Throughout the tennis tournament, Rodenstock supplied every 125th Wimbledon sunglasses order free of charge to practices, as well as running a prize draw for patients.

From 125 winners, customer Mick Barnes from Nicklins opticians in Guildford, Surrey, won the top prize of a Nintendo Wii and Wii Motion Plus Tennis Pack.

Second prize was a complete Wimbledon tennis kit from Prince and third prize Wimbledon lifestyle accessories from Links of London. Other winners received official Wimbledon towels and Slazenger giant tennis balls.

Damien Klevge, Frame Product Manager at Rodenstock, said: “Our Wimbledon promotion was a great success with 15 percent of stockists receiving at least one free pair of sunglasses and 125 customers winning official merchandise. Great Britain may not have won the championship, but we were pleased to reward customers with top prizes.”

Image shows Paul Davies from Nicklins opticians presenting winner Mick Barnes with Nintendo Wii

September 2011

The BMA’s Patient Liaison Group (PLG) believes that patient and public involvement (PPI), increasingly referred to as patient and public engagement (PPE), is key in achieving a health care system that is responsive to patient needs and values.

The NHS defines PPI as the active participation of citizens, users and carers and their representatives in the development of health care services and as partners in their own health care.

The Government’s widespread commitment to involving people in their own health care and in the commissioning, planning, designing, delivering and improvement of health care services has become a key element of policy.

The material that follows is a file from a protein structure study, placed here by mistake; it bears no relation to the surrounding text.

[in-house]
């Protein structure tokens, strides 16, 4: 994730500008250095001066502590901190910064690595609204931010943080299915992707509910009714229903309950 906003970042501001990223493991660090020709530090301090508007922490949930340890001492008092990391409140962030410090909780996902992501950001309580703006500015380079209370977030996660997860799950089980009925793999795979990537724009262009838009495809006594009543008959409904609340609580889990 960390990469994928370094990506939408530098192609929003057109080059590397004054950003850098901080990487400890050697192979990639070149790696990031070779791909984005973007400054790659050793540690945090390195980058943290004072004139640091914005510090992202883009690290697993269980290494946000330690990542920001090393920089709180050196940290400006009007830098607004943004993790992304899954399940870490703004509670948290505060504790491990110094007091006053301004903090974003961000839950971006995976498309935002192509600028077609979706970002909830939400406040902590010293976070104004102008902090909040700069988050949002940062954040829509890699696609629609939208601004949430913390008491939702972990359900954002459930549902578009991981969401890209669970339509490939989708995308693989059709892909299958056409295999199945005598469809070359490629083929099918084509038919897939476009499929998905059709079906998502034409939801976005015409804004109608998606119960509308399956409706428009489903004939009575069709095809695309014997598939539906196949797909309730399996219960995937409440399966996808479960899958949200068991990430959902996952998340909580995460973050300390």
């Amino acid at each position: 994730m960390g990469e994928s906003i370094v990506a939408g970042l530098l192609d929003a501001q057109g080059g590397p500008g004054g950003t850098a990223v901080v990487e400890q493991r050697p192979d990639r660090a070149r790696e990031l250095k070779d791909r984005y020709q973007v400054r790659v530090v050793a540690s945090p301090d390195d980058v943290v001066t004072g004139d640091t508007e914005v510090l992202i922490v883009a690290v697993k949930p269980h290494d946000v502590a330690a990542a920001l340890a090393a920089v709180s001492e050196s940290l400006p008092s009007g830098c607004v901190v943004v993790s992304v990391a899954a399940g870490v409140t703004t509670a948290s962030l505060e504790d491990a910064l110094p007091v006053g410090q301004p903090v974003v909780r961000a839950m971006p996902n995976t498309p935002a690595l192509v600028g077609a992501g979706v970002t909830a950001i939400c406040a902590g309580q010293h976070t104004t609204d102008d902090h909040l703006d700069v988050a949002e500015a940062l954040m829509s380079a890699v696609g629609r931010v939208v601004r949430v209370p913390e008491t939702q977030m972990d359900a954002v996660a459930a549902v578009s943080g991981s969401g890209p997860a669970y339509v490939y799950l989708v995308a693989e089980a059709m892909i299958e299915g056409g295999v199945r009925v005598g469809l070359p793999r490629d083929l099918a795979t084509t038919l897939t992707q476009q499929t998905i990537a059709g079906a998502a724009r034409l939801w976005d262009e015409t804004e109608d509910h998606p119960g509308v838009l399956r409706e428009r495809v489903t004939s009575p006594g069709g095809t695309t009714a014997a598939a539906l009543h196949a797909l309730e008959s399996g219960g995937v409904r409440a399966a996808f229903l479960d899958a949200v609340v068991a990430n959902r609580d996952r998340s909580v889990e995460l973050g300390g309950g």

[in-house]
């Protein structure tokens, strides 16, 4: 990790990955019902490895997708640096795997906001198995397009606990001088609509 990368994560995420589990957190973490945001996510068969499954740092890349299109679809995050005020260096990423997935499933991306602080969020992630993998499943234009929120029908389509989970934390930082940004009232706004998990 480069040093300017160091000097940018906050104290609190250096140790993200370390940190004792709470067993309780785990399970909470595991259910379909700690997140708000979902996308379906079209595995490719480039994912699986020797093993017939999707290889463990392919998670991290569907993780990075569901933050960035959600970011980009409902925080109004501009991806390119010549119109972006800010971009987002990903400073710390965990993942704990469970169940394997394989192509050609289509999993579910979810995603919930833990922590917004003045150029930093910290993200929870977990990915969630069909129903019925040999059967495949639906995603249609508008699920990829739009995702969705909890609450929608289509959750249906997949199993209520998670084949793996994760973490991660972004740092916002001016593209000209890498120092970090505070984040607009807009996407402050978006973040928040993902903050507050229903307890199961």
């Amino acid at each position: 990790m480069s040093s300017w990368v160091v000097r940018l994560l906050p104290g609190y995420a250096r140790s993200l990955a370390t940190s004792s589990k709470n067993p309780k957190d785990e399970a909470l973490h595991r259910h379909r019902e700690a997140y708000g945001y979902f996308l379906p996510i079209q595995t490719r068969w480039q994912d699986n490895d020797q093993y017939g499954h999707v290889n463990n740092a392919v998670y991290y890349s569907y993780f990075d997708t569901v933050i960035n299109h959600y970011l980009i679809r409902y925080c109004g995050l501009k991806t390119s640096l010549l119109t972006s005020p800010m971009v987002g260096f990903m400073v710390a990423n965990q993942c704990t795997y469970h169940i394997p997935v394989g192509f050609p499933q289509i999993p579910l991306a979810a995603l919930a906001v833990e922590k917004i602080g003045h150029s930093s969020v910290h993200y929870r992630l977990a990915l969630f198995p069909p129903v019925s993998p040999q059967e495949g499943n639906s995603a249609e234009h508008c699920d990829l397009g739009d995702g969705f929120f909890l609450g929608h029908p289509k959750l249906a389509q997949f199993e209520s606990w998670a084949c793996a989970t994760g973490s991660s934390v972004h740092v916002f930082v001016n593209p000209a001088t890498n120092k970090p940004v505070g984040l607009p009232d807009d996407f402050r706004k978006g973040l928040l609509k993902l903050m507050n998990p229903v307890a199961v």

This toolkit has been developed to provide guidance to General Practitioners (GPs) and Practice Managers on how to effectively involve patients and the public in healthcare planning and delivery.

BMA states Benefits for Patients are:

• Improved healthcare.
• High quality, patient focused services and care.
• Better informed access to care.
• Clarity of understanding of rights and responsibilities.
• Building strong relationships between patients and healthcare professionals.
• Clear information about care pathways.
• Ability to influence service delivery and future service provision.
• Involved in and an ability to influence commissioning decisions.

From our perspective perhaps of greater importance are the proclaimed Benefits for doctors

• A greater understanding of what their patients want, so they can focus on what matters.
• An opportunity to celebrate success in all aspects of patient experience and involvement.
• Improved reputation through recognition that patients will have a positive experience.
• Being the patient’s choice for care and treatment.